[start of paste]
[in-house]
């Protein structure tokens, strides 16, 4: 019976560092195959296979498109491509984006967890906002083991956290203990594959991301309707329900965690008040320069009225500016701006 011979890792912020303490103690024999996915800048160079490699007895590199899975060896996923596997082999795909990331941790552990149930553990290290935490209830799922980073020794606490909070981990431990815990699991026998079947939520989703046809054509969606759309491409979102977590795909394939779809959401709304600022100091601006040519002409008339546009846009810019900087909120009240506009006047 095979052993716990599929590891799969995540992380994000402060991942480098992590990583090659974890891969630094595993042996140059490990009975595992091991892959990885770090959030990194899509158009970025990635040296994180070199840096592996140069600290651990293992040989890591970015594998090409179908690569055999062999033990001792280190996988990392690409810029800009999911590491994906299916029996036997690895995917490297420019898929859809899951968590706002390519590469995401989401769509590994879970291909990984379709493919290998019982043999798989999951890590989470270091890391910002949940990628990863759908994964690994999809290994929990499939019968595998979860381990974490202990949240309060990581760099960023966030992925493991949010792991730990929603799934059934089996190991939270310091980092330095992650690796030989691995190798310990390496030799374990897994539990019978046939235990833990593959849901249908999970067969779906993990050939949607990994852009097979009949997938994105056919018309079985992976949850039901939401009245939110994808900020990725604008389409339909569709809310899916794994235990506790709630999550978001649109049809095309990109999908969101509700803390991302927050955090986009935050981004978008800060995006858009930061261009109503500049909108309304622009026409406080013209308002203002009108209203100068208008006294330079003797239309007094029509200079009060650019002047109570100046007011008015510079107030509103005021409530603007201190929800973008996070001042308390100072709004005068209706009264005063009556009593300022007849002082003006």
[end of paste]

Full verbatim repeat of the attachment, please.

[in-house]
């Protein structure tokens, strides 16, 4: 019976560092195959296979498109491509984006967890906002083991956290203990594959991301309707329900965690008040320069009225500016701006 011979890792912020303490103690024999996915800048160079490699007895590199899975060896996923596997082999795909990331941790552990149930553990290290935490209830799922980073020794606490909070981990431990815990699991026998079947939520989703046809054509969606759309491409979102977590795909394939779809959401709304600022100091601006040519002409008339546009846009810019900087909120009240506009006047 095979052993716990599929590891799969995540992380994000402060991942480098992590990583090659974890891969630094595993042996140059490990009975595992091991892959990885770090959030990194899509158009970025990635040296994180070199840096592996140069600290651990293992040989890591970015594998090409179908690569055999062999033990001792280190996988990392690409810029800009999911590491994906299916029996036997690895995917490297420019898929859809899951968590706002390519590469995401989401769509590994879970291909990984379709493919290998019982043999798989999951890590989470270091890391910002949940990628990863759908994964690994999809290994929990499939019968595998979860381990974490202990949240309060990581760099960023966030992925493991949010792991730990929603799934059934089996190991939270310091980092330095992650690796030989691995190798310990390496030799374990897994539990019978046939235990833990593959849901249908999970067969779906993990050939949607990994852009097979009949997938994105056919018309079985992976949850039901939401009245939110994808900020990725604008389409339909569709809310899916794994235990506790709630999550978001649109049809095309990109999908969101509700803390991302927050955090986009935050981004978008800060995006858009930061261009109503500049909108309304622009026409406080013209308002203002009108209203100068208008006294330079003797239309007094029509200079009060650019002047109570100046007011008015510079107030509103005021409530603007201190929800973008996070001042308390100072709004005068209706009264005063009556009593300022007849002082003006």